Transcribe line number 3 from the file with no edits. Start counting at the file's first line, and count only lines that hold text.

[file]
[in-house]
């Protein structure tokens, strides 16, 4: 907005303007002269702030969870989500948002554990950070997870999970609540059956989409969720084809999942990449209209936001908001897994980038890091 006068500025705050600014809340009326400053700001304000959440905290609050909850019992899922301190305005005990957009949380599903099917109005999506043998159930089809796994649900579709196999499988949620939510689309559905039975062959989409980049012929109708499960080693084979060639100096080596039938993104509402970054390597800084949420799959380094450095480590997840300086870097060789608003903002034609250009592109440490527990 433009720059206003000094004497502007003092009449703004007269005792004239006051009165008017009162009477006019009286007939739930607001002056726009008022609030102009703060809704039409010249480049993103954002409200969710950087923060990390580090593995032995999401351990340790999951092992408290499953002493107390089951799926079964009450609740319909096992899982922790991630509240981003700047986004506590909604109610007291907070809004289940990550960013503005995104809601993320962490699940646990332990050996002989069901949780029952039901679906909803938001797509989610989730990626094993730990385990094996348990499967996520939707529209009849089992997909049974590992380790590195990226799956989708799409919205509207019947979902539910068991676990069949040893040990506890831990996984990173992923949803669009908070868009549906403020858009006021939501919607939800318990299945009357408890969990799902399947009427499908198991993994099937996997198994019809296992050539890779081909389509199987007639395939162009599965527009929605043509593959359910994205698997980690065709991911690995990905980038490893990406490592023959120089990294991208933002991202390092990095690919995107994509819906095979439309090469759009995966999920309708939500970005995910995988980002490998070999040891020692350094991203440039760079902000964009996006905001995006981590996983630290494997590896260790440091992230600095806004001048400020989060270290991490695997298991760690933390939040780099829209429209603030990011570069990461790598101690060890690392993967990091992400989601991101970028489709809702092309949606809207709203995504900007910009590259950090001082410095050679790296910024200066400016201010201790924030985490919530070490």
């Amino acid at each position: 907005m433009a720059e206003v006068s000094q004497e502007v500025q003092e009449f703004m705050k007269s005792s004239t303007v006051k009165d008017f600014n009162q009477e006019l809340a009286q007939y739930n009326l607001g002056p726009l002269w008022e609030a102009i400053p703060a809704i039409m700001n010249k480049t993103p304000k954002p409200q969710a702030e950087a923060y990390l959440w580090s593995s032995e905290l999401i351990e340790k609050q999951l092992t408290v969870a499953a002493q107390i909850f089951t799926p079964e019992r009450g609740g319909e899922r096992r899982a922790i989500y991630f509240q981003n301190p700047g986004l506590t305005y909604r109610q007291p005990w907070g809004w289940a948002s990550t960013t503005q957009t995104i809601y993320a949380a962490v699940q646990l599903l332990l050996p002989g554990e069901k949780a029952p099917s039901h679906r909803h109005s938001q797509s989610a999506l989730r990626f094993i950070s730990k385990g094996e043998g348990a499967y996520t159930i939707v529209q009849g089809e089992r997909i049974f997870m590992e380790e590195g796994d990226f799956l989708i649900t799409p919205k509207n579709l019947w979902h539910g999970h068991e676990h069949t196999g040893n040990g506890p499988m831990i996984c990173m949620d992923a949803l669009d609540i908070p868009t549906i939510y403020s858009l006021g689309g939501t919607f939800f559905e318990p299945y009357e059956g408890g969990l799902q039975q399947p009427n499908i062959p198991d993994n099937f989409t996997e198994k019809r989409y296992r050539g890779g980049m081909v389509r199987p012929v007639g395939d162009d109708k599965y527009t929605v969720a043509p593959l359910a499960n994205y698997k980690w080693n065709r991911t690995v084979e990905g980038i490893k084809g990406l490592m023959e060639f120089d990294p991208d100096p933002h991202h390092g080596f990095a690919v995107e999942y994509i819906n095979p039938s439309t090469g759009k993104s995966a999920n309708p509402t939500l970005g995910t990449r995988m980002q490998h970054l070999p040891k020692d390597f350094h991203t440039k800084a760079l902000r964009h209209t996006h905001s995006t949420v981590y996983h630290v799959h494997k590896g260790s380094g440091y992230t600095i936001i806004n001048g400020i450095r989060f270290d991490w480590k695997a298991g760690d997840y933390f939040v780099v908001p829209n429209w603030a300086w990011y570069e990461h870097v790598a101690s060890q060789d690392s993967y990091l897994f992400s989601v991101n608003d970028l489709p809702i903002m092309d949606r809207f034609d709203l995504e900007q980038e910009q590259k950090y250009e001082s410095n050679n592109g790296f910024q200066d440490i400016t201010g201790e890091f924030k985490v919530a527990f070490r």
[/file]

């Amino acid at each position: 907005m433009a720059e206003v006068s000094q004497e502007v500025q003092e009449f703004m705050k007269s005792s004239t303007v006051k009165d008017f600014n009162q009477e006019l809340a009286q007939y739930n009326l607001g002056p726009l002269w008022e609030a102009i400053p703060a809704i039409m700001n010249k480049t993103p304000k954002p409200q969710a702030e950087a923060y990390l959440w580090s593995s032995e905290l999401i351990e340790k609050q999951l092992t408290v969870a499953a002493q107390i909850f089951t799926p079964e019992r009450g609740g319909e899922r096992r899982a922790i989500y991630f509240q981003n301190p700047g986004l506590t305005y909604r109610q007291p005990w907070g809004w289940a948002s990550t960013t503005q957009t995104i809601y993320a949380a962490v699940q646990l599903l332990l050996p002989g554990e069901k949780a029952p099917s039901h679906r909803h109005s938001q797509s989610a999506l989730r990626f094993i950070s730990k385990g094996e043998g348990a499967y996520t159930i939707v529209q009849g089809e089992r997909i049974f997870m590992e380790e590195g796994d990226f799956l989708i649900t799409p919205k509207n579709l019947w979902h539910g999970h068991e676990h069949t196999g040893n040990g506890p499988m831990i996984c990173m949620d992923a949803l669009d609540i908070p868009t549906i939510y403020s858009l006021g689309g939501t919607f939800f559905e318990p299945y009357e059956g408890g969990l799902q039975q399947p009427n499908i062959p198991d993994n099937f989409t996997e198994k019809r989409y296992r050539g890779g980049m081909v389509r199987p012929v007639g395939d162009d109708k599965y527009t929605v969720a043509p593959l359910a499960n994205y698997k980690w080693n065709r991911t690995v084979e990905g980038i490893k084809g990406l490592m023959e060639f120089d990294p991208d100096p933002h991202h390092g080596f990095a690919v995107e999942y994509i819906n095979p039938s439309t090469g759009k993104s995966a999920n309708p509402t939500l970005g995910t990449r995988m980002q490998h970054l070999p040891k020692d390597f350094h991203t440039k800084a760079l902000r964009h209209t996006h905001s995006t949420v981590y996983h630290v799959h494997k590896g260790s380094g440091y992230t600095i936001i806004n001048g400020i450095r989060f270290d991490w480590k695997a298991g760690d997840y933390f939040v780099v908001p829209n429209w603030a300086w990011y570069e990461h870097v790598a101690s060890q060789d690392s993967y990091l897994f992400s989601v991101n608003d970028l489709p809702i903002m092309d949606r809207f034609d709203l995504e900007q980038e910009q590259k950090y250009e001082s410095n050679n592109g790296f910024q200066d440490i400016t201010g201790e890091f924030k985490v919530a527990f070490r």